• Eventual consistency
    which means that the system will eventually reach a consistent state, perhaps during a slow time or during a scheduled roll-up operation.

BASE, then, favors availability and performance, as opposed to ACID, which favors consistency and isolation.

BASE is important for Internet-based businesses which need massively scalable databases which are responsive under very large user load. A typical example is a large on-line retailer, which may have enormous numbers of on-line sessions at any time. Each active user may have a 'shopping cart', a list of items which they wish to buy. For such a use case, the strict ACID requirements of a relational database are overkill. In particular, the 'C' of ACID, consistency, does not have to be delivered immediately, so long as it arrives eventually. For an ephemeral entity like a shopping cart, it may not be needed at all. In the worst case, if a database server goes down, the customer's session refreshes from an older database and their cart may drop a recent change. They'll be annoyed, but it's not going to cause serious harm. It's more important that the cart always be available, and that the shopping app be responsive. Thus BASE principles are employed instead. The recent emergence of 'NoSQL' databases supports this need.

Node your homework for BQ'16 278


Base (?), a. [OE. bass, F. bas, low, fr. LL. bassus thick, fat, short, humble; cf. L. Bassus, a proper name, and W. bas shallow. Cf. Bass a part in music.]


Of little, or less than the usual, height; of low growth; as, base shrubs.




Low in place or position.




Of humble birth; or low degree; lowly; mean.

[Archaic] "A pleasant and base swain."



Illegitimate by birth; bastard.


Why bastard? wherefore base? Shak.


Of little comparative value, as metal inferior to gold and silver, the precious metals.


Alloyed with inferior metal; debased; as, base coin; base bullion.


Morally low. Hence: Low-minded; unworthy; without dignity of sentiment; ignoble; mean; illiberal; menial; as, a base fellow; base motives; base occupations.

"A cruel act of a base and a cowardish mind." Robynson (More's Utopia). "Base ingratitude."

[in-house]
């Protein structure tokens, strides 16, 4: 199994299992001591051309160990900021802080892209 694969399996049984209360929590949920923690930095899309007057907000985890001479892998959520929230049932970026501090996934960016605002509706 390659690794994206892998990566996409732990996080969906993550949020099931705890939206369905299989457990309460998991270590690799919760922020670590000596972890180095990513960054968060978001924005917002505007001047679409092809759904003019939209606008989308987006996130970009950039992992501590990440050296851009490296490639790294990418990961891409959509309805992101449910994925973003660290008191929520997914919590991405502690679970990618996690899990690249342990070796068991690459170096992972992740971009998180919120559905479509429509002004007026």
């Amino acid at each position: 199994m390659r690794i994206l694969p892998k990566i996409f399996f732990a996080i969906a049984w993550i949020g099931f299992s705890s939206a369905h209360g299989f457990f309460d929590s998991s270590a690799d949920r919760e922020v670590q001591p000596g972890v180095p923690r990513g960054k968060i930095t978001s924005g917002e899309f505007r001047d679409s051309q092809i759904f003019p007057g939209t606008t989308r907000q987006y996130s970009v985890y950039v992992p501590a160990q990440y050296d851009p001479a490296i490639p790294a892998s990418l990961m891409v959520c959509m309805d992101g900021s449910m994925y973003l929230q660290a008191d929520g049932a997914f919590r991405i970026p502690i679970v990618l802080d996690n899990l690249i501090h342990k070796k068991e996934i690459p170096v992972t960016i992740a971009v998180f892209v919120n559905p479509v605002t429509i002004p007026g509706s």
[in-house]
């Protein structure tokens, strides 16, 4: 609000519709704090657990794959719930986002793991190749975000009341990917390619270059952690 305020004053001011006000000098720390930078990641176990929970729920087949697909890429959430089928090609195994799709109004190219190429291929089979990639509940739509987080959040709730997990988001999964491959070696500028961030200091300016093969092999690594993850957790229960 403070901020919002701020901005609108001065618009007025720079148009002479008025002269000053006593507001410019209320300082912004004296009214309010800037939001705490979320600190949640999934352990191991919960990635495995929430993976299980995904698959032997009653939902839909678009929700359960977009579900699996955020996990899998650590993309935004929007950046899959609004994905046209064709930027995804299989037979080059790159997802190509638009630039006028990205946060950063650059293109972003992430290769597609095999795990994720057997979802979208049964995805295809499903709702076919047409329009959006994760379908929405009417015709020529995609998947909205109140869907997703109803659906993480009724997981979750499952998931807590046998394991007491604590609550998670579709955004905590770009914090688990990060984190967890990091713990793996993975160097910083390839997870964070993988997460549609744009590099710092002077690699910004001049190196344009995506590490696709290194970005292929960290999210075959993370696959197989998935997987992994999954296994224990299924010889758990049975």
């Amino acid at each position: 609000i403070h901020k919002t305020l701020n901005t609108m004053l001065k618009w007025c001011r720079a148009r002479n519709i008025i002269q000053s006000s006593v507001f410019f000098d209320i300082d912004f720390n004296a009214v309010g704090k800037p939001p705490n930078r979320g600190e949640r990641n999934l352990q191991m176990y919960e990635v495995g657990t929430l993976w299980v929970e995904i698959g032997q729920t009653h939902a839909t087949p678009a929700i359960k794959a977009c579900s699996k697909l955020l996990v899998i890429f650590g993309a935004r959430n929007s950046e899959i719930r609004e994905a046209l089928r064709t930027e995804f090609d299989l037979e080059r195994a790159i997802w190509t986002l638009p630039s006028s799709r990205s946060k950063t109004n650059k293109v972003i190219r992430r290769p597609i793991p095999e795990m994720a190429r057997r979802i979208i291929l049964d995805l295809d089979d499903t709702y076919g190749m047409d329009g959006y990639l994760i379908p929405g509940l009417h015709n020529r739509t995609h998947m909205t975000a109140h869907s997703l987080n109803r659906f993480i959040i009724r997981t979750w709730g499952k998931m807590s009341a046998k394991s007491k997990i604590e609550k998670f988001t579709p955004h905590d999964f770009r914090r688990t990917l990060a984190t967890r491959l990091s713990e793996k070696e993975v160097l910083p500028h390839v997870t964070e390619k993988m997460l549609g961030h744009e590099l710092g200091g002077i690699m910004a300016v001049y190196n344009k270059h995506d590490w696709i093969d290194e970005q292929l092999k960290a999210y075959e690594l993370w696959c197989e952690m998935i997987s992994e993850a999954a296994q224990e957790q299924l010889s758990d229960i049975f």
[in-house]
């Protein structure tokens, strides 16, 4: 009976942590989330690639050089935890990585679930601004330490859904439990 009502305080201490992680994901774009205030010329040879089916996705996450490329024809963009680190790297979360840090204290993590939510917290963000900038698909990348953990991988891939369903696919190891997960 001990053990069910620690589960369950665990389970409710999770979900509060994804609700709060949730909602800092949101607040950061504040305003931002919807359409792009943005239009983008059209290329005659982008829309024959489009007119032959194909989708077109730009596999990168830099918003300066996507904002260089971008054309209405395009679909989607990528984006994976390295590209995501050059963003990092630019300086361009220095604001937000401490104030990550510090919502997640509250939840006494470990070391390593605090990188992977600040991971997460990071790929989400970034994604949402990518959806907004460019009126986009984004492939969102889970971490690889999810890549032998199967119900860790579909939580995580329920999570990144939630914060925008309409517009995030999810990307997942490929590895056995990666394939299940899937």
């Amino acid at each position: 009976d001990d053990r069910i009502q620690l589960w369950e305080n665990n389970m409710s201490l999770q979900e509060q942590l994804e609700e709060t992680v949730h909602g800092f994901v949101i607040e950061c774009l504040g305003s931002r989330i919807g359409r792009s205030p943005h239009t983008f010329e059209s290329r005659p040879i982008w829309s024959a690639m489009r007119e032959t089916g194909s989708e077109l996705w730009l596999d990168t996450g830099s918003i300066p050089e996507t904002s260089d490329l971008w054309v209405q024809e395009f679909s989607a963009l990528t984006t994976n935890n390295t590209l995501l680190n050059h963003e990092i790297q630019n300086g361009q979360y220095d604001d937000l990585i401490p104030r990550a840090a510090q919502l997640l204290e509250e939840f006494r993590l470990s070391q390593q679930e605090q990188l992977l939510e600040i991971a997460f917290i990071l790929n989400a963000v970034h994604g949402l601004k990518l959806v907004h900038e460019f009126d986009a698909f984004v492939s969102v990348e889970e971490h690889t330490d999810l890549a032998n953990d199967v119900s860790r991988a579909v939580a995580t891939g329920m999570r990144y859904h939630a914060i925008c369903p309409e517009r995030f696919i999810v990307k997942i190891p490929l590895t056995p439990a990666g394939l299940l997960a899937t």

Not classical or correct.

"Base Latin."



Deep or grave in sound; as, the base tone of a violin.

[In this sense, commonly written bass.]

10. Law

Not held by honorable service; as, a base estate, one held by services not honorable; held by villenage. Such a tenure is called base, or low, and the tenant, a base tenant.

Base fee, formerly, an estate held at the will of the lord; now, a qualified fee. See note under Fee, n., 4. -- Base metal. See under Metal.

Syn. -- Dishonorable; worthless; ignoble; low-minded; infamous; sordid; degraded. -- Base, Vile, Mean. These words, as expressing moral qualities, are here arranged in the order of their strength, the strongest being placed first. Base marks a high degree of moral turpitude; vile and mean denote, in different degrees, the want of what is valuable or worthy of esteem. What is base excites our abhorrence; what is vile provokes our disgust or indignation; what is mean awakens contempt. Base is opposed to high-minded; vile, to noble; mean, to liberal or generous. Ingratitude is base; sycophancy is vile; undue compliances are mean.


© Webster 1913.

Base, n. [F. base, L. basis, fr. Gr. a stepping step, a base, pedestal, fr. to go, step, akin to E. come. Cf. Basis, and see Come.]


The bottom of anything, considered as its support, or that on which something rests for support; the foundation; as, the base of a statue.

"The base of mighty mountains."



Fig.: The fundamental or essential part of a thing; the essential principle; a groundwork.

3. Arch. (a)

The lower part of a wall, pier, or column, when treated as a separate feature, usually in projection, or especially ornamented.


The lower part of a complete architectural design, as of a monument; also, the lower part of any elaborate piece of furniture or decoration.